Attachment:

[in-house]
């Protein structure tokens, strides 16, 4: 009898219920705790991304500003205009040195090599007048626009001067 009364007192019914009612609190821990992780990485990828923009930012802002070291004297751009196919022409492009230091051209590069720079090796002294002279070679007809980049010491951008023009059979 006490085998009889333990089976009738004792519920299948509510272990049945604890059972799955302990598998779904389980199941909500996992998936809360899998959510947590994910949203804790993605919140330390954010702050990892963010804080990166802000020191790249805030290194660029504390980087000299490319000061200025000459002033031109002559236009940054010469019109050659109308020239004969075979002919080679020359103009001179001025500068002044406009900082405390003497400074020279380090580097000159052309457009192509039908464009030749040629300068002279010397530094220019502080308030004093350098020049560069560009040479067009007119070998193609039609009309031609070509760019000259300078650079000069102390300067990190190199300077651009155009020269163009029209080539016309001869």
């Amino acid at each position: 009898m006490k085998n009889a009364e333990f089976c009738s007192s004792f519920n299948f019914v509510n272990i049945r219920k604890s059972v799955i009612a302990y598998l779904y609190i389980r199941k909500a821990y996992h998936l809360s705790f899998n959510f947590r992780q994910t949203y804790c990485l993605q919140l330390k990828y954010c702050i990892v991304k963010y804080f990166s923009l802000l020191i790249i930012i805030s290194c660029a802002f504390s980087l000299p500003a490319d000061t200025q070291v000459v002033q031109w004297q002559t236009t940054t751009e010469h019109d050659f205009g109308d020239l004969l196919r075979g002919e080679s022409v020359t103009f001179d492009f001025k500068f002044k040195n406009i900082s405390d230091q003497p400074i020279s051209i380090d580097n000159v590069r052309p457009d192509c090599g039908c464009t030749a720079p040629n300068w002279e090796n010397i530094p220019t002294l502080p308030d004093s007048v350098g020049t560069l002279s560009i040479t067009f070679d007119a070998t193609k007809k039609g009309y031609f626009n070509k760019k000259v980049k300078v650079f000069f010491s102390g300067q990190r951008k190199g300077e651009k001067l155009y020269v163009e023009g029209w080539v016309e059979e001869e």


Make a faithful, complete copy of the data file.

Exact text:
[in-house]
């Protein structure tokens, strides 16, 4: 009898219920705790991304500003205009040195090599007048626009001067 009364007192019914009612609190821990992780990485990828923009930012802002070291004297751009196919022409492009230091051209590069720079090796002294002279070679007809980049010491951008023009059979 006490085998009889333990089976009738004792519920299948509510272990049945604890059972799955302990598998779904389980199941909500996992998936809360899998959510947590994910949203804790993605919140330390954010702050990892963010804080990166802000020191790249805030290194660029504390980087000299490319000061200025000459002033031109002559236009940054010469019109050659109308020239004969075979002919080679020359103009001179001025500068002044406009900082405390003497400074020279380090580097000159052309457009192509039908464009030749040629300068002279010397530094220019502080308030004093350098020049560069560009040479067009007119070998193609039609009309031609070509760019000259300078650079000069102390300067990190190199300077651009155009020269163009029209080539016309001869």
């Amino acid at each position: 009898m006490k085998n009889a009364e333990f089976c009738s007192s004792f519920n299948f019914v509510n272990i049945r219920k604890s059972v799955i009612a302990y598998l779904y609190i389980r199941k909500a821990y996992h998936l809360s705790f899998n959510f947590r992780q994910t949203y804790c990485l993605q919140l330390k990828y954010c702050i990892v991304k963010y804080f990166s923009l802000l020191i790249i930012i805030s290194c660029a802002f504390s980087l000299p500003a490319d000061t200025q070291v000459v002033q031109w004297q002559t236009t940054t751009e010469h019109d050659f205009g109308d020239l004969l196919r075979g002919e080679s022409v020359t103009f001179d492009f001025k500068f002044k040195n406009i900082s405390d230091q003497p400074i020279s051209i380090d580097n000159v590069r052309p457009d192509c090599g039908c464009t030749a720079p040629n300068w002279e090796n010397i530094p220019t002294l502080p308030d004093s007048v350098g020049t560069l002279s560009i040479t067009f070679d007119a070998t193609k007809k039609g009309y031609f626009n070509k760019k000259v980049k300078v650079f000069f010491s102390g300067q990190r951008k190199g300077e651009k001067l155009y020269v163009e023009g029209w080539v016309e059979e001869e």